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Indonesia says deforestation cash not enough -

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Indonesia says deforestation cash not enough

Broadcast: 08/09/2007

Reporter: Geoff Thompson

Officials in Indonesia say a multi-million-dollar Australian project to fight deforestation there
is a waste of money.


LEIGH SALES: With APEC getting down to business tomorrow, it's expected a communiqué on climate
change will be issued soon. But as Indonesian officials revealed today, dealing with global warming
requires a lot more than words on paper. They say a multi-million-dollar Australian project to
fight deforestation in Indonesia is a waste of money. The Federal Government has committed $10
million to the scheme in Indonesia, but locals say the money is spread too thinly and won't do much
good. From Jakarta, the ABC's Geoff Thompson reports.

GEOFF THOMPSON: Jakarta may be one of the world's most polluted cities, but urban development is
not to blame for Indonesia's ranking as the third largest emitter of greenhouse gases in the world.
That's because of this - fires every year on deforested land where carbon rich peat burns out of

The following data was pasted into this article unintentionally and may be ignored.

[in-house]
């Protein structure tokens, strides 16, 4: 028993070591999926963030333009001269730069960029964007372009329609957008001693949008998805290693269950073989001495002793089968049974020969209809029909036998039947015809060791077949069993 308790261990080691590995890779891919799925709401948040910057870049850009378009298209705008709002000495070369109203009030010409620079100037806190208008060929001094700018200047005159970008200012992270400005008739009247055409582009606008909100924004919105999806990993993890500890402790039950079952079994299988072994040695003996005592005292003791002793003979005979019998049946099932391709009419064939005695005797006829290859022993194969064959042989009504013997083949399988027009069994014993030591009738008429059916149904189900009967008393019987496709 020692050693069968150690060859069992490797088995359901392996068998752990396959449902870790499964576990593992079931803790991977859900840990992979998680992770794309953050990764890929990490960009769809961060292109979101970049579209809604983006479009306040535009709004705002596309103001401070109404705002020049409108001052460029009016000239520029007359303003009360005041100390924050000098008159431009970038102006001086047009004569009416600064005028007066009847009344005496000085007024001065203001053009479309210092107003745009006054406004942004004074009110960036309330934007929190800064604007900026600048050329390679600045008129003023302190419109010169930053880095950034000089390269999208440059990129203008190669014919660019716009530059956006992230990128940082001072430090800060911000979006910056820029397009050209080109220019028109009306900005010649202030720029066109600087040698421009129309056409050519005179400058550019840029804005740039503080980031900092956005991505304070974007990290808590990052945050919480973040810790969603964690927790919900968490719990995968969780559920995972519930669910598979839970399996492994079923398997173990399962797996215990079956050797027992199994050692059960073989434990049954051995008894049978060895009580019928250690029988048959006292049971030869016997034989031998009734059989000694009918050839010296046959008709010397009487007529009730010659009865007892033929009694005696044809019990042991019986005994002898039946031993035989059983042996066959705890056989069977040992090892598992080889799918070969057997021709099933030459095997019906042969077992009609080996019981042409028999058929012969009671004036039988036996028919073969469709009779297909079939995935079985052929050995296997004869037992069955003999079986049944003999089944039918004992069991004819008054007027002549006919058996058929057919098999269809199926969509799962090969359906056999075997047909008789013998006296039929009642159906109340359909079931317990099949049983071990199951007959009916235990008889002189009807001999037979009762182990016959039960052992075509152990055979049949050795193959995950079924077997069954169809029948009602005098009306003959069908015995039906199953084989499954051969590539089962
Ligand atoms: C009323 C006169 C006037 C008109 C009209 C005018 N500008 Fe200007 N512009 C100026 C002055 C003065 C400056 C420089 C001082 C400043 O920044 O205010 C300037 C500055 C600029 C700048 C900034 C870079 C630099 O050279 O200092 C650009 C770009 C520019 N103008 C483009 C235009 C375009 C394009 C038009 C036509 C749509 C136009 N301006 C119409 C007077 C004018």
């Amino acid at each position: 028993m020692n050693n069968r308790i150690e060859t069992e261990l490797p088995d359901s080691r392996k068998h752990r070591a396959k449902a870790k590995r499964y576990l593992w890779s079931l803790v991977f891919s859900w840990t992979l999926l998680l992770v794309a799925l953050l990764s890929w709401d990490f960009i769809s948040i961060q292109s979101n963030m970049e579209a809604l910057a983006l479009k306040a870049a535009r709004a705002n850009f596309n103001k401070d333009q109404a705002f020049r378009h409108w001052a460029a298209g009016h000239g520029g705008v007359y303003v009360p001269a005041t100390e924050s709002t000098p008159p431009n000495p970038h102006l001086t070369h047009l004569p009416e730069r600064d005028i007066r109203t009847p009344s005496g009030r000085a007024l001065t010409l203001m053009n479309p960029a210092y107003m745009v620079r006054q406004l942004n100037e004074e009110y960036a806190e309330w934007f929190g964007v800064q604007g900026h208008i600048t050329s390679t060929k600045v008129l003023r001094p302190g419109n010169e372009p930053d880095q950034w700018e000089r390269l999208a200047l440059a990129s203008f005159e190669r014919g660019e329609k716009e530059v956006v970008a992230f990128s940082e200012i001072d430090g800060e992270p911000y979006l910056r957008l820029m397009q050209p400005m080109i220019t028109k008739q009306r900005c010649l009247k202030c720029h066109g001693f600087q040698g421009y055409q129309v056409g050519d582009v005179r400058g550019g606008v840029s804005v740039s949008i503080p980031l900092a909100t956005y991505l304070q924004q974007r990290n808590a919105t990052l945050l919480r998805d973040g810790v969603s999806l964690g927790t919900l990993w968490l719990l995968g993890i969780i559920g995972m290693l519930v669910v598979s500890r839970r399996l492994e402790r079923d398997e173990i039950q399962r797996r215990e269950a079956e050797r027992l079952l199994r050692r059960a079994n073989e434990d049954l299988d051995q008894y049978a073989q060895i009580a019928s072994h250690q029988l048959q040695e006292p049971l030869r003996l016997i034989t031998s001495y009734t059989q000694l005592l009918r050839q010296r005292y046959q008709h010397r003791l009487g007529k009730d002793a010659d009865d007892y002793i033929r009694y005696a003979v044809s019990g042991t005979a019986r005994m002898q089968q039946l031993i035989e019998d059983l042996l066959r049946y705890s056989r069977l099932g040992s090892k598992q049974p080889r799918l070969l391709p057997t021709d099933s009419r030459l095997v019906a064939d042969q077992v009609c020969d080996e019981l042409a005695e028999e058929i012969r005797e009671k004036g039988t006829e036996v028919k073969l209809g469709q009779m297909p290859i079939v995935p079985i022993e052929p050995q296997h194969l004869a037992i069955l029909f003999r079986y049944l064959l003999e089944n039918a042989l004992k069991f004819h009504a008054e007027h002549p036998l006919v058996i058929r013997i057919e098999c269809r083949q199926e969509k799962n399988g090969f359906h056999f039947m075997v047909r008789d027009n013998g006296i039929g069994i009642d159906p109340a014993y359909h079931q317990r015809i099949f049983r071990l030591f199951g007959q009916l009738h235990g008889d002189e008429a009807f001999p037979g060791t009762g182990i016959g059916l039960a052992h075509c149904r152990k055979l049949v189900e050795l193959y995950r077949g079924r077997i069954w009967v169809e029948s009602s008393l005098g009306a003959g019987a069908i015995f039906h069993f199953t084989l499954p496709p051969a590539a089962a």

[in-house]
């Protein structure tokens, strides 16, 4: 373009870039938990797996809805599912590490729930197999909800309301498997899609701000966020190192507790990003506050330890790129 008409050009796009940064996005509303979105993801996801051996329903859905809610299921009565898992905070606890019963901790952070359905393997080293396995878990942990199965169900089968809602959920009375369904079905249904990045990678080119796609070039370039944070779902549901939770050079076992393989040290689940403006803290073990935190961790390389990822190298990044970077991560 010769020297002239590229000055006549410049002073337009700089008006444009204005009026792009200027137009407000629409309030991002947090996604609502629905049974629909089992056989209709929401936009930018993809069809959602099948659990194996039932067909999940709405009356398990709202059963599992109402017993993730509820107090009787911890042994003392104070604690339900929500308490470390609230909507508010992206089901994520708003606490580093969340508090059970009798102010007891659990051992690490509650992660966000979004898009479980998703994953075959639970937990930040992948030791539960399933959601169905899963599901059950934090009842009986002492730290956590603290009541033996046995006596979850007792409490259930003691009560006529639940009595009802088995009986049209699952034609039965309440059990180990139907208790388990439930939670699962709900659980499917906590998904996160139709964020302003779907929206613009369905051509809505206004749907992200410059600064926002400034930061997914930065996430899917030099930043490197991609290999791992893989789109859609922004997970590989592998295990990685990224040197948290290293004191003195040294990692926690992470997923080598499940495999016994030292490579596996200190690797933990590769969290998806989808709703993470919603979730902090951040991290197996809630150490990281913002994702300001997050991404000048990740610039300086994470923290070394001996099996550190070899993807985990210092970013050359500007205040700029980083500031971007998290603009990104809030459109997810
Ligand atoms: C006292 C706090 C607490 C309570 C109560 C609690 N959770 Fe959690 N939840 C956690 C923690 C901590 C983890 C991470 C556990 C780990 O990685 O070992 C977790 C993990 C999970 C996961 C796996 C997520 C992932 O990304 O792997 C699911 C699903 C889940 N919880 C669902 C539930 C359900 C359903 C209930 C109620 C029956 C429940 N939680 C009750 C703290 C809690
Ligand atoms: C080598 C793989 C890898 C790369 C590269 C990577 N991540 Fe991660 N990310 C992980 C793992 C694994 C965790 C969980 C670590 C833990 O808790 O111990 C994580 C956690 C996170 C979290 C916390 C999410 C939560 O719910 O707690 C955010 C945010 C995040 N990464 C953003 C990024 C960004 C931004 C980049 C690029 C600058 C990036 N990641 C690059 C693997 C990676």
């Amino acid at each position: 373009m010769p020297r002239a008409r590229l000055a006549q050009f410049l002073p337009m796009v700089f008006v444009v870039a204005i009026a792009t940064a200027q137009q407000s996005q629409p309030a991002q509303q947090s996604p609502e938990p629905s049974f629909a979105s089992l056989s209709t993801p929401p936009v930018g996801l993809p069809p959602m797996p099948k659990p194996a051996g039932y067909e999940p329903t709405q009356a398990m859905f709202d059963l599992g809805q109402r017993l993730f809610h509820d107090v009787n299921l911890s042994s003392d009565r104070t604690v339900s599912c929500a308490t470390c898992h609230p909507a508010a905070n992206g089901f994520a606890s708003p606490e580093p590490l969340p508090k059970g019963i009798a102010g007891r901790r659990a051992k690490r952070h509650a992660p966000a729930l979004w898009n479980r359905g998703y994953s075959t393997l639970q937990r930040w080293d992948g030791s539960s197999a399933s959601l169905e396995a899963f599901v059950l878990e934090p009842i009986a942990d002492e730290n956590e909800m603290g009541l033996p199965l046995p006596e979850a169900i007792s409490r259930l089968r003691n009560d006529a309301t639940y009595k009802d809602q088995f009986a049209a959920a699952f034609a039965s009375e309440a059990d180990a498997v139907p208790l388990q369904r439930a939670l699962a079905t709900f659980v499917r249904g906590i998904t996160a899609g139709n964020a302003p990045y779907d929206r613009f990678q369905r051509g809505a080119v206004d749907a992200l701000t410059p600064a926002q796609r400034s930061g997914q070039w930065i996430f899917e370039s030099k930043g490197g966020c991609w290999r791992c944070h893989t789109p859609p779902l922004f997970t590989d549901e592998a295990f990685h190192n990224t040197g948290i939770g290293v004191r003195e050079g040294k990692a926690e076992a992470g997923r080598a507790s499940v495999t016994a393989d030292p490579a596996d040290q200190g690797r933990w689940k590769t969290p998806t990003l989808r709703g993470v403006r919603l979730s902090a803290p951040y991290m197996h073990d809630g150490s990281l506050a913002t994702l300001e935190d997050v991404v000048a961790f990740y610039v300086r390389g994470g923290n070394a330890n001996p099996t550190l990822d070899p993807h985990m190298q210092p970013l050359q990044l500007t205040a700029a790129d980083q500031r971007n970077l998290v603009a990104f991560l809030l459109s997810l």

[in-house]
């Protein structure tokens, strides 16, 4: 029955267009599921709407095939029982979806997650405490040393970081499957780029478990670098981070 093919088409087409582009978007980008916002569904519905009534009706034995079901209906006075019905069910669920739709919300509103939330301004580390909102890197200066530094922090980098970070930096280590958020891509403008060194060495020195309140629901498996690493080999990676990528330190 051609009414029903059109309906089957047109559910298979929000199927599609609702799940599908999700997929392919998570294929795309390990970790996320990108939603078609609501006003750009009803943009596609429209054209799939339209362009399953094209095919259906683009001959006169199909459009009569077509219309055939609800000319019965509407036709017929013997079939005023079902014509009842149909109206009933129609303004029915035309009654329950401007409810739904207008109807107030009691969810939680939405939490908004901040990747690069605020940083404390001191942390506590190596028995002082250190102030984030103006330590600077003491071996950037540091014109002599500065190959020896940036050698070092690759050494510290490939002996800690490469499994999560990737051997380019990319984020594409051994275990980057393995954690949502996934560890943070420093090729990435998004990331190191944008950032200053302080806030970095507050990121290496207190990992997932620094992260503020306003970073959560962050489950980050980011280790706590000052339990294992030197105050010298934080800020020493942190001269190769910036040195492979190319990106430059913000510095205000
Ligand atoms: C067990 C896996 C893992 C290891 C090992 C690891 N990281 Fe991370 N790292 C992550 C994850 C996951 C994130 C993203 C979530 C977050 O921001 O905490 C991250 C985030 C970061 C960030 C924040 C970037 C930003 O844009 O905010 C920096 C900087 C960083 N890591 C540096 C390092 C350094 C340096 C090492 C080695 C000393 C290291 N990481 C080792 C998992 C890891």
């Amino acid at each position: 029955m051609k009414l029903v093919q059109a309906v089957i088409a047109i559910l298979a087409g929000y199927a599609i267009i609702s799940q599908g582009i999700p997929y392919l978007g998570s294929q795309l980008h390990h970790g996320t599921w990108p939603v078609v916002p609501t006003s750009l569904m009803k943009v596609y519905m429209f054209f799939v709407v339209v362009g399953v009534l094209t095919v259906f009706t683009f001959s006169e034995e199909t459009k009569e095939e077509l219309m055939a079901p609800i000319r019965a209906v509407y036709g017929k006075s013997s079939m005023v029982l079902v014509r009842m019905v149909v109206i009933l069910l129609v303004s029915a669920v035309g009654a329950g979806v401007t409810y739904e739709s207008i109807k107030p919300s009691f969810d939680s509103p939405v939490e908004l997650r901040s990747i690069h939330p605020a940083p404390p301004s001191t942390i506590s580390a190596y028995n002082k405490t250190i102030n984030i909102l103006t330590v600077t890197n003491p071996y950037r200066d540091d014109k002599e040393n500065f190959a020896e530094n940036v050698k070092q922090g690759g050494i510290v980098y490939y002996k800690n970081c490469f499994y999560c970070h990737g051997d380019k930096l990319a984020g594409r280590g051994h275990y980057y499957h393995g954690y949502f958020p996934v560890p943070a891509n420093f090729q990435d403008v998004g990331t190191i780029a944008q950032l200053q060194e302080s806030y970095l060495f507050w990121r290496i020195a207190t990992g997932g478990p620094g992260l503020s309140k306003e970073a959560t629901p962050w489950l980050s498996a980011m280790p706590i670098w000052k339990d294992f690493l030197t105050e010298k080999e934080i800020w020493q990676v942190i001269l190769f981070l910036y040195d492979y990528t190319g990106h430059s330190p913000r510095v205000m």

control. $10 million of Australia's $200 million global forest initiative has been committed to the
problem this year, but the scheme is just not enough to make a difference, says Indonesia.

RACHMAT WITOELAR: It will not solve too many problems because they are divided into so many areas
over five years. That's not a lot of forests.

GOEFF THOMPSON: Indonesia welcomes the idea behind the initiative and APEC's climate change focus.
But experts argue that forest sustainability programs are challenged by the local reality - that
the forests are worth more dead than alive.

EMIL SALIM, PRESIDENTIAL ENVIRONMENT ADVISOR: Stop talking about $200 million, $10 million. It's
not money. It's a capacity of a new development by raising the value added of the forest.

GOEFF THOMPSON: With its population of it 230 million expected to expand by another 100 million
over the next 30 years, Indonesia says it needs land more than Australia's ideas. In December in
Bali, Indonesia hosts the United Nations framework convention on climate change. and it's there it
will push for what it really wants out of the next Kyoto style agreement, and that's access to the
world's billions of dollars in carbon credits, not just for the forests it plants, but those that
it keeps. Geoff Thompson, Lateline.